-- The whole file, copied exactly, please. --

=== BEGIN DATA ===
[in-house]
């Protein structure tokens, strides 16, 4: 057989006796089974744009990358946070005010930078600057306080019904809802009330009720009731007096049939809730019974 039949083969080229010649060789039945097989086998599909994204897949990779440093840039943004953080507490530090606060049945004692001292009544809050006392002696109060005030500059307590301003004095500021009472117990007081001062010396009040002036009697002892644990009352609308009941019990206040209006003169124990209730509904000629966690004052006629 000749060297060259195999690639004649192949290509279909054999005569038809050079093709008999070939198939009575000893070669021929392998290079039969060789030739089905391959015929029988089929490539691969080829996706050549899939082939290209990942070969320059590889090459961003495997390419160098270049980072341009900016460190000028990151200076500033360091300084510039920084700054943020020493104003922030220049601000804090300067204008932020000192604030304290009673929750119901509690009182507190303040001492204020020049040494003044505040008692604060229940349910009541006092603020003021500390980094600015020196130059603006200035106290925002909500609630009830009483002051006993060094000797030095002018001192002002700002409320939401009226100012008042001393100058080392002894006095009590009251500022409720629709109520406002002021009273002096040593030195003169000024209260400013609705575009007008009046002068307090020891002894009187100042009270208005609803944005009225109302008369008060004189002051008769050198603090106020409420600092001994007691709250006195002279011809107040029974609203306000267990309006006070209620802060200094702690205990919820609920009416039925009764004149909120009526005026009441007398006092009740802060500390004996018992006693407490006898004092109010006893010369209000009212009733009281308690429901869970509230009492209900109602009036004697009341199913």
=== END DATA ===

[in-house]
């Protein structure tokens, strides 16, 4: 057989006796089974744009990358946070005010930078600057306080019904809802009330009720009731007096049939809730019974 039949083969080229010649060789039945097989086998599909994204897949990779440093840039943004953080507490530090606060049945004692001292009544809050006392002696109060005030500059307590301003004095500021009472117990007081001062010396009040002036009697002892644990009352609308009941019990206040209006003169124990209730509904000629966690004052006629 000749060297060259195999690639004649192949290509279909054999005569038809050079093709008999070939198939009575000893070669021929392998290079039969060789030739089905391959015929029988089929490539691969080829996706050549899939082939290209990942070969320059590889090459961003495997390419160098270049980072341009900016460190000028990151200076500033360091300084510039920084700054943020020493104003922030220049601000804090300067204008932020000192604030304290009673929750119901509690009182507190303040001492204020020049040494003044505040008692604060229940349910009541006092603020003021500390980094600015020196130059603006200035106290925002909500609630009830009483002051006993060094000797030095002018001192002002700002409320939401009226100012008042001393100058080392002894006095009590009251500022409720629709109520406002002021009273002096040593030195003169000024209260400013609705575009007008009046002068307090020891002894009187100042009270208005609803944005009225109302008369008060004189002051008769050198603090106020409420600092001994007691709250006195002279011809107040029974609203306000267990309006006070209620802060200094702690205990919820609920009416039925009764004149909120009526005026009441007398006092009740802060500390004996018992006693407490006898004092109010006893010369209000009212009733009281308690429901869970509230009492209900109602009036004697009341199913």